In all of the many heartfelt (and deserved) eulogies about author J.D. Salinger, who died last week at 91, one word appears over and over. It is, of course, “recluse.” The headline on the Los Angeles Times blog post about his death read, “J.D. Salinger, reclusive author of ‘The Catcher in the Rye,’ dies at 91.” New York magazine called him “the world’s most celebrated literary recluse,” and the New York Times said that the author had “lived in seclusion for more than 50 years.”
I find these portraits of Salinger as a noble loner curious. They certainly aren’t accurate. There is ample evidence that he did not lead a solitary life apart from the rest of humanity. Salinger was married three times, and had numerous other long- and short-term romantic engagements. He seduced Joyce Maynard after seeing her on a magazine cover. He dated actress Elaine Joyce during the 1980s while she was appearing on such shows as “Fantasy Island,” “Magnum, PI,” “Simon and Simon” and “Murder, She Wrote.” He had three grandchildren. He went into New York for dinner with friends. He was apparently active in his community, greeting clerks at the store, attending church suppers and town meetings, and shopping at Price Chopper. He spent a lot of time with his lawyers. And this is just the stuff we know about. One wonders if Emily Dickinson, that other famous literary recluse, now sees how much she could have gotten away with and still maintained her recluse cred.
It’s not hard to see why the idea of J.D. Salinger as an asocial genius appeals. Living in a world of tabloid television and gossip Web sites, it is comforting to think of a higher intellect who has rejected it all. Verlyn Klinkenborg’s New York Times editorial celebrated this romantic ideal: “There was a purity in Mr. Salinger’s separation from the world, whatever its motives, whatever his character. His half-century of solitude and silence was a creative act in itself, requiring extraordinary force of will.” Insisting on Salinger’s reclusiveness has given us an antihero nearly as influential as Salinger’s greatest creation, Holden Caulfield.
But I think there is another, more insidious reason that the literary establishment is so invested in the fictional, reclusive Salinger. It is a convenient cudgel with which to silence any discussion of Salinger’s personal life, particularly any revelation of unsavory truths about one of America’s most revered authors. Both Joyce Maynard and Salinger’s daughter Margaret were vilified for violating the great man’s privacy when they wrote about their own experiences with him and exposed his predatory, controlling relationships with women. Instead of exploring the insights these revelations might bring to readings of Salinger’s work (not to mention the women’s right to tell their own stories), critics dismissed their books as exploitative, attention-seeking stunts. When Maynard decided to sell some of the letters Salinger had written her — letters that confirmed her story of their affair — the response was even more bitter. A typical reaction was that of author Cynthia Ozick, who wrote that Maynard “has never been a real artist and has no real substance and has attached herself to the real artists in order to suck out his celebrity.” This sort of backlash is not exclusive to Salinger — when Pablo Picasso’s former wives and lovers began to expose him as a physically and emotionally abusive man, they were subject to similar criticisms.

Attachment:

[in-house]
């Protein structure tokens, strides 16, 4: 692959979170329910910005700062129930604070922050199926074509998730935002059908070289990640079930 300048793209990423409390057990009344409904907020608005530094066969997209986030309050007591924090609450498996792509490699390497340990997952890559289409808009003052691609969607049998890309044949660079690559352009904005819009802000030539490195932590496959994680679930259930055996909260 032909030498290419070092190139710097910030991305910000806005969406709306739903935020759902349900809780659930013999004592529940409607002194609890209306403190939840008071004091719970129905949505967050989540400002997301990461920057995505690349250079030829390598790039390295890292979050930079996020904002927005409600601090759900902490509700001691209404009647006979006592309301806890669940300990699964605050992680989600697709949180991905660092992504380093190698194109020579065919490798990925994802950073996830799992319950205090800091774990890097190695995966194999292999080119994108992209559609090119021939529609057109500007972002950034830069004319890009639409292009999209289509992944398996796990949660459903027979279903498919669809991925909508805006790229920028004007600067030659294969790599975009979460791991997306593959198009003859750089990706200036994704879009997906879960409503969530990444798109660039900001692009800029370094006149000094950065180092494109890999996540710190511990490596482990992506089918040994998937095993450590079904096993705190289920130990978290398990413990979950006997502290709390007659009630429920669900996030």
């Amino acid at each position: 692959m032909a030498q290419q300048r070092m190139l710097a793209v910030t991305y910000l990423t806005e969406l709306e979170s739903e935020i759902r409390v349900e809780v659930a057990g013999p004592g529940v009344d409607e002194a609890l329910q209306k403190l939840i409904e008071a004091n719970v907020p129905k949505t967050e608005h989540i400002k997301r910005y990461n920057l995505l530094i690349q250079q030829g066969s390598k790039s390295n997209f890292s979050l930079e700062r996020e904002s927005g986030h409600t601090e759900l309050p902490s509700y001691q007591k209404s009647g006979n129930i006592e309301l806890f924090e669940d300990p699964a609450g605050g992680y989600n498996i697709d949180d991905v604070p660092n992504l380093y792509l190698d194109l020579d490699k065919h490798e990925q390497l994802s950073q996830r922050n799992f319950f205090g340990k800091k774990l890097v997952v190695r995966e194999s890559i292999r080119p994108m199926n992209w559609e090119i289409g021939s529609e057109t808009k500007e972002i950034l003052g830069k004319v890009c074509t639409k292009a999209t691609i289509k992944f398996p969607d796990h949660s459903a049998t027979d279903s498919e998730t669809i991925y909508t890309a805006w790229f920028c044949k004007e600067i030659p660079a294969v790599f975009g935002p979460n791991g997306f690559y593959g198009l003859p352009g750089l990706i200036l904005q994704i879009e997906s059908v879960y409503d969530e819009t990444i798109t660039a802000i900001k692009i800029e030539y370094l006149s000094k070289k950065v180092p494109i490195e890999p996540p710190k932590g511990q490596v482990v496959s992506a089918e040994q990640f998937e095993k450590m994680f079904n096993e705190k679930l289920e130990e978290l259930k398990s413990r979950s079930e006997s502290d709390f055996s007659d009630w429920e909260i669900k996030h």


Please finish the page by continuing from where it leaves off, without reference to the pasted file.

As feminists have long known, the personal is political, and women who tell unpleasant truths rarely find a receptive audience. Anyone who got into an argument about Roman Polanski this past year knows how desperately fans can cling to their icons, despite clear evidence of wrongdoing. Acknowledging the experiences of Margaret Salinger or Joyce Maynard would mean deviating from the Salinger myth. To shut such conversations down, we’re told to be rational and to “separate the art from the artist.” But those insisting on this separation aren’t rejecting biographical details as part of how we understand works of art, they are merely insisting we use their narrative, in order to reach their conclusions.
Continuing to believe in the mythically reclusive Salinger and disallowing the presence of the women in his life doesn’t do anyone any good. We need to be able to appreciate art in all of its complicated contexts. Artists — both men and women — have personal lives, and they are often messy. Picasso painted compelling portraits of women he had abused. Roman Polanski assaulted a young woman and made taut, thoughtful films. J.D. Salinger went to church suppers and hooked up with actresses. I hope that in the wake of J.D. Salinger’s death, his real story can now be told. Let’s leave the fiction on the shelf.
Mikki Halpin is a freelance writer who lives in Brooklyn, N.Y. She is currently at work on a book about fandom.